Why going paperless could save SME law firms millions of pounds
By Chris Pucci, CEO at LSSA member company Osprey Approach
New research has revealed that UK SME law firms could save £336m each year and cut carbon emissions by digitising paperwork.
The study found that law firms – those with between two and 250 employees and handling around 18,000 legal documents annually – could save on average £400,000 a year through a reduction in printing costs, completing administrative tasks quicker, and minimising storage costs for paper documents.
Aside from the significant cost savings, becoming a greener, leaner and more environmentally sustainable firm delivers other benefits too, not least increased efficiencies. However, transitioning to a paperless firm needs careful consideration and planning for the new processes, skills, and tools that SME firms will need to implement.
To make the switch easier, we’ve produced a helpful guide on the importance of becoming paperless and how you can digitalise operations in eight steps.
How to become a paperless law firm in eight steps
1: Gain buy-in from leadership
The successful implementation of any new process or system needs leadership and management agreement on the business goals. Start by discussing initial ideas and benefits with the management team to agree the overall aim, objectives, and deadlines. This will define what will make the project successful, what budget and resource is available, and what needs to be actioned.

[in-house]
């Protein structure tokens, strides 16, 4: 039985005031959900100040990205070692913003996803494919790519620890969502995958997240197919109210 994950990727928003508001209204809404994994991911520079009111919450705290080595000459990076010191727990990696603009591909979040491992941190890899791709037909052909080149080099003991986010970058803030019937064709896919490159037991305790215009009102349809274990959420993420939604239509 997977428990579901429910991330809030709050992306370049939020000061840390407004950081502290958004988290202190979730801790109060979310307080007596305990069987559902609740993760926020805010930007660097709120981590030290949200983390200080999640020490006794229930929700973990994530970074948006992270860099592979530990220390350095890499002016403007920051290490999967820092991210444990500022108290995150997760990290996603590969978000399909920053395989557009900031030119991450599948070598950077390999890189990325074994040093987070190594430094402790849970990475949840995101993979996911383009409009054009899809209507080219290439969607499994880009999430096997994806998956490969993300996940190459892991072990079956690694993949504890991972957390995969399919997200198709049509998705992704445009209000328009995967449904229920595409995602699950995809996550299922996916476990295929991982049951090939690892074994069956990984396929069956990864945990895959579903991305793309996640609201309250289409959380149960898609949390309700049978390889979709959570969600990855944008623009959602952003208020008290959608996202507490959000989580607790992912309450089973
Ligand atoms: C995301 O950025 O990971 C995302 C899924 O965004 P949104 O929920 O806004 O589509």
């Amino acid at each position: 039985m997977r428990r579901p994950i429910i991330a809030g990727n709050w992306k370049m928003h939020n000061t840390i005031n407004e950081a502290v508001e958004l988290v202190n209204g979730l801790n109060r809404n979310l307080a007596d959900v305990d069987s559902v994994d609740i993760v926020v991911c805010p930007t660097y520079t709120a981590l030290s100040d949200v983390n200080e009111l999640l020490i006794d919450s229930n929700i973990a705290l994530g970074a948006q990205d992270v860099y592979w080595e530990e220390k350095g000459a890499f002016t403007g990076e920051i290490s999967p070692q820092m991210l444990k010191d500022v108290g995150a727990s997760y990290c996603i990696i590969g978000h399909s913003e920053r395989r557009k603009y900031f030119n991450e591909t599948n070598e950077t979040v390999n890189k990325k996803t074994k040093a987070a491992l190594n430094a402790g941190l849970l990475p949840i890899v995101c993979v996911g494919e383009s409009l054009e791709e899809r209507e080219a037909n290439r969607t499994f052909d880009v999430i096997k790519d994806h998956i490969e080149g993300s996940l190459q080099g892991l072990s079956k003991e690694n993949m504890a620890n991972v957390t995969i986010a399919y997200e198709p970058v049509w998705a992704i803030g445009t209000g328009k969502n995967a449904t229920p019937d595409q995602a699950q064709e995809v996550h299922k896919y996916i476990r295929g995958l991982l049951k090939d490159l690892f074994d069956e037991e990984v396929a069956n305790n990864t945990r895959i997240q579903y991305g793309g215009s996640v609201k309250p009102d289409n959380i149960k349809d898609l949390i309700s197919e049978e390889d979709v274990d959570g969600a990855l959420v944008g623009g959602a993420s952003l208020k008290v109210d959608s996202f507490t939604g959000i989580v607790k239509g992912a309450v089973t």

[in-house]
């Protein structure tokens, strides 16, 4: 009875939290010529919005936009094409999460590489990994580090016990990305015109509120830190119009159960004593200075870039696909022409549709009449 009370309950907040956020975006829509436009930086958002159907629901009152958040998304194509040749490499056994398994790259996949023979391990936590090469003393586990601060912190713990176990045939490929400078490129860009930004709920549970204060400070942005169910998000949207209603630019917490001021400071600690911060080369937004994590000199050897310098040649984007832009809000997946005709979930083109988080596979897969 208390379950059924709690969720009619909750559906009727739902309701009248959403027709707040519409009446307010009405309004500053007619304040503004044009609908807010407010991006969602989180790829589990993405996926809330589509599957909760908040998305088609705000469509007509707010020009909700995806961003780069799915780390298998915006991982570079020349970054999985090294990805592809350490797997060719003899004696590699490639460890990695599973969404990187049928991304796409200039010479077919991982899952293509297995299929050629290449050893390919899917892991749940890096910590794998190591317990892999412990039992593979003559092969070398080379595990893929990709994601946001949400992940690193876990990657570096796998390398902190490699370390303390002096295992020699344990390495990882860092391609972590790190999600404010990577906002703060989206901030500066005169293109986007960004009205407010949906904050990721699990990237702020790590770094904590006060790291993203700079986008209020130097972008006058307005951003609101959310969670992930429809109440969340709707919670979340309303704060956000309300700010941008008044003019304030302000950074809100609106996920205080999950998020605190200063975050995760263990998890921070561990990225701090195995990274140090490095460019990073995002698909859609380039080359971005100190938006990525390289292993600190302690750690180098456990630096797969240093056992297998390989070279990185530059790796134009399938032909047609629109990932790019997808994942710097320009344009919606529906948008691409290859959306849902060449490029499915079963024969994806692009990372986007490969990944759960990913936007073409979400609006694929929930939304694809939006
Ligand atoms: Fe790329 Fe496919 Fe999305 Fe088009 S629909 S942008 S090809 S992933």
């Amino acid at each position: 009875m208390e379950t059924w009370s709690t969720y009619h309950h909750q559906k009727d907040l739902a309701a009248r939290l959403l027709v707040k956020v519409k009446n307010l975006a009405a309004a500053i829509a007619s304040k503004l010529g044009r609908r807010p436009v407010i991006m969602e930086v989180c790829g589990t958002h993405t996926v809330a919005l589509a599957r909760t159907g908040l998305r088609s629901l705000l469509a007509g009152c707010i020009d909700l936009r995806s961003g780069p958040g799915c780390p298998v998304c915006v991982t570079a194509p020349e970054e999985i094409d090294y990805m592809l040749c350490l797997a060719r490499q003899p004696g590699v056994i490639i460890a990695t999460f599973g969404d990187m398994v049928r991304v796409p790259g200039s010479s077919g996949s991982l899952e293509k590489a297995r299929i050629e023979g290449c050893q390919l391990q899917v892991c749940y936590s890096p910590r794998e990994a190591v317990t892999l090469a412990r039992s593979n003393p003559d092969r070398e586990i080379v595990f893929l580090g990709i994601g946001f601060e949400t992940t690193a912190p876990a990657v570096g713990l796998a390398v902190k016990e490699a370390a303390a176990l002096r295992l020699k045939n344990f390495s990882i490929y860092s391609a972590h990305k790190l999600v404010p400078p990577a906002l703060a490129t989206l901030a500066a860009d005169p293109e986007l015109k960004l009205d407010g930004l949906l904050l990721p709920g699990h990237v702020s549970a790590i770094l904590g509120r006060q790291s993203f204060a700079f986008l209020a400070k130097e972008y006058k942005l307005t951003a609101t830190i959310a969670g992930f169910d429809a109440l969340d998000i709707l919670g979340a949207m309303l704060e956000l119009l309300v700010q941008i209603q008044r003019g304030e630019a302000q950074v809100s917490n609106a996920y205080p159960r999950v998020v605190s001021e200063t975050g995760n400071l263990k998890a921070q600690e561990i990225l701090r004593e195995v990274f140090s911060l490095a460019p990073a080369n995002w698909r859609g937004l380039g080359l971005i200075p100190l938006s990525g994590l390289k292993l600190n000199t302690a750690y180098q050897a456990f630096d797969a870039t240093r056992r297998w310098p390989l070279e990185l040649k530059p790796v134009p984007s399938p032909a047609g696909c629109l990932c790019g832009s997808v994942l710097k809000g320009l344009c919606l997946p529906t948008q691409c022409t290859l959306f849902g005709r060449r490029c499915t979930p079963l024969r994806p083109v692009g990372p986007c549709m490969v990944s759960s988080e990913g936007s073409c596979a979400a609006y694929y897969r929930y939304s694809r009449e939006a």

2: Communicate plans and goals to employees
It’s important to share the aims and objectives with the wider team; by involving them you’ll increase the rate of adoption and success of the project. Be clear their participation in the project is important because it will be crucial to its success.
3: Review your existing processes
Assess how your firm currently operates and uses paper in its processes. Reviewing your entire firm’s operations could be a mammoth task so we recommend starting with a particular department or process.
When reviewing your current processes, don’t assume how the basics are done. Talk to your employees and get a realistic view of how daily tasks are completed, data is stored, documents are created and shared, compliance tasks carried out, and how you’re communicating with clients.
4: Identify your biggest current challenges
This part of the process is to determine what changes will have the biggest impact on your performance and profitability. It can be a great identifier of where to start when looking to digitalise processes. To identify your biggest challenges you’ll want to consider the tasks and processes that are the most manual and paper-based, or processes that:
- Cause the most delays
- Cost you the most money
- Take the longest to complete
- Are complained about by your customers
- Cause the most stress or annoyance to your team
5: Review your current tools and employee skills